Multivariate Regression Model
We next developed multivariate logistic regression models to better understand the strength of factors associated with in-hospital vitamin D supplementation (Table 4). The models included patient as random effect to account for clustering (ie, repeated hospitalizations). Postintervention admissions were 2.3 times more likely to receive vitamin D supplementation in the adjusted analysis. The most significant predictor for in-hospital vitamin D supplementation was identification of vitamin D supplementation as a preadmission medication (adjusted odds ratio 14.3, confidence interval 4.9–41.6). Admissions to a general medical service more often had in-hospital vitamin D supplementation than did admissions to a subspecialty or surgical service. Race/ethnicity was retained in the final multivariate model, but was not significant.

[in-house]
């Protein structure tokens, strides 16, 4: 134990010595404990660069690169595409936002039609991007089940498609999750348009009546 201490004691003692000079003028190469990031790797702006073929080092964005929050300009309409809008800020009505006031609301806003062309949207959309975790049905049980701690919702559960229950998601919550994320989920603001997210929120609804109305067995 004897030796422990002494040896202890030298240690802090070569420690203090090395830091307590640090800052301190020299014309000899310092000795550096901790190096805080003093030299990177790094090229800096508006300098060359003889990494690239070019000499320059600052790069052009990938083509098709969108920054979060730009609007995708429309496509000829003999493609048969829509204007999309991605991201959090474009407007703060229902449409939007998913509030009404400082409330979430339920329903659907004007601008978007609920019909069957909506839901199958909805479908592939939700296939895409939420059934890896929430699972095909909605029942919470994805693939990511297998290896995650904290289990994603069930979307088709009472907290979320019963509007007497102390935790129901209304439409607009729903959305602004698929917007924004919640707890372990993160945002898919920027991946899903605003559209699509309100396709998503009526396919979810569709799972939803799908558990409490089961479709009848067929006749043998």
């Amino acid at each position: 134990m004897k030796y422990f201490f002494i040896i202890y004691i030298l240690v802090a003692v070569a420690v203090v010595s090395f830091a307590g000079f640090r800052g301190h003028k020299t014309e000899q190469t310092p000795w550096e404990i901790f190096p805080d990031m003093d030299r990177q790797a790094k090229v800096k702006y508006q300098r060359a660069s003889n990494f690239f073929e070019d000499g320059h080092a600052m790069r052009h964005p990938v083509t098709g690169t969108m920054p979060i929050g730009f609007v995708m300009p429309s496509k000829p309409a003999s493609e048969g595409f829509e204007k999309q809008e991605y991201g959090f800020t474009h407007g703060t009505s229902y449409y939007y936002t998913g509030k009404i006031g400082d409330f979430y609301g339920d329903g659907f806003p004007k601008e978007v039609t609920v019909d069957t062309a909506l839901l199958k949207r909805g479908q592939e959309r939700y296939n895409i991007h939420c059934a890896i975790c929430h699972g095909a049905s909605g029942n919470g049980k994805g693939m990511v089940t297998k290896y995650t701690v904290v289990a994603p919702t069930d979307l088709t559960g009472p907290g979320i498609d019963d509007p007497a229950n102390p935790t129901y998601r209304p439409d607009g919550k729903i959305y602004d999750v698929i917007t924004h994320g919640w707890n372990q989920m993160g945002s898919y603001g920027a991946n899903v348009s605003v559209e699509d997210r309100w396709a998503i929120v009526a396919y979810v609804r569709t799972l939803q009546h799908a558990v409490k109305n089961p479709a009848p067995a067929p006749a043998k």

This study is the first to look at strategies to increase vitamin D supplementation in hospitalized breastfed infants. We found that both the inpatient and discharge prescribing rates of vitamin D can be more than doubled by brief provider education and use of EMR-based order set reminders.
The age of EMRs and computerized provider order entry has seen an increased usage of EMR-based interventions to improve medical care and augment clinical performance.18,19 Preliminary work has shown that computerized physician prompts and standing orders improve health maintenance and preventive care practices during inpatient admissions.20–22 Quality improvement interventions have been successful in increasing vitamin D supplementation in nursing home and elderly long-term care patients to a similar degree as our study,23,24 but no studies on pediatric populations are available for comparison.